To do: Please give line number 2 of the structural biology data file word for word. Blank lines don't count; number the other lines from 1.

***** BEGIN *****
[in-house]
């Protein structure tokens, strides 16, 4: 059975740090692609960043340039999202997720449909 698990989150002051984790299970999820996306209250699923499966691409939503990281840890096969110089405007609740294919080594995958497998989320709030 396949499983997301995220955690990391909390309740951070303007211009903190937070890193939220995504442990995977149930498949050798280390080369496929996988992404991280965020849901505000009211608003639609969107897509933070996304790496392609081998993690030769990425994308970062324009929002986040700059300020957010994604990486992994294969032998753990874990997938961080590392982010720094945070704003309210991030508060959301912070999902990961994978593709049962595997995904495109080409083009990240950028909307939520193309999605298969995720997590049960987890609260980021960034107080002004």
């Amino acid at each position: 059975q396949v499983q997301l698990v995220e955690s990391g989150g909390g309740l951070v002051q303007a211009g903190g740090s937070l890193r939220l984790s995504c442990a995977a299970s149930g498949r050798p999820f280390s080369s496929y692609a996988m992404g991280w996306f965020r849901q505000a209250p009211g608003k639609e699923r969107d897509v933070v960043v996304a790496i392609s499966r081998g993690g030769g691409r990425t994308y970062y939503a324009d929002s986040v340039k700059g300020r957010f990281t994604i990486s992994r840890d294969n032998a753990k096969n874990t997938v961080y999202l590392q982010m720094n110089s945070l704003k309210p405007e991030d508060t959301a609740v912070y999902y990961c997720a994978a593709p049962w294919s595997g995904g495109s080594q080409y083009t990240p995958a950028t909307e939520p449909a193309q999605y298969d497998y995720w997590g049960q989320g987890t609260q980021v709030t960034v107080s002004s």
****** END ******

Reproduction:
């Protein structure tokens, strides 16, 4: 059975740090692609960043340039999202997720449909 698990989150002051984790299970999820996306209250699923499966691409939503990281840890096969110089405007609740294919080594995958497998989320709030 396949499983997301995220955690990391909390309740951070303007211009903190937070890193939220995504442990995977149930498949050798280390080369496929996988992404991280965020849901505000009211608003639609969107897509933070996304790496392609081998993690030769990425994308970062324009929002986040700059300020957010994604990486992994294969032998753990874990997938961080590392982010720094945070704003309210991030508060959301912070999902990961994978593709049962595997995904495109080409083009990240950028909307939520193309999605298969995720997590049960987890609260980021960034107080002004």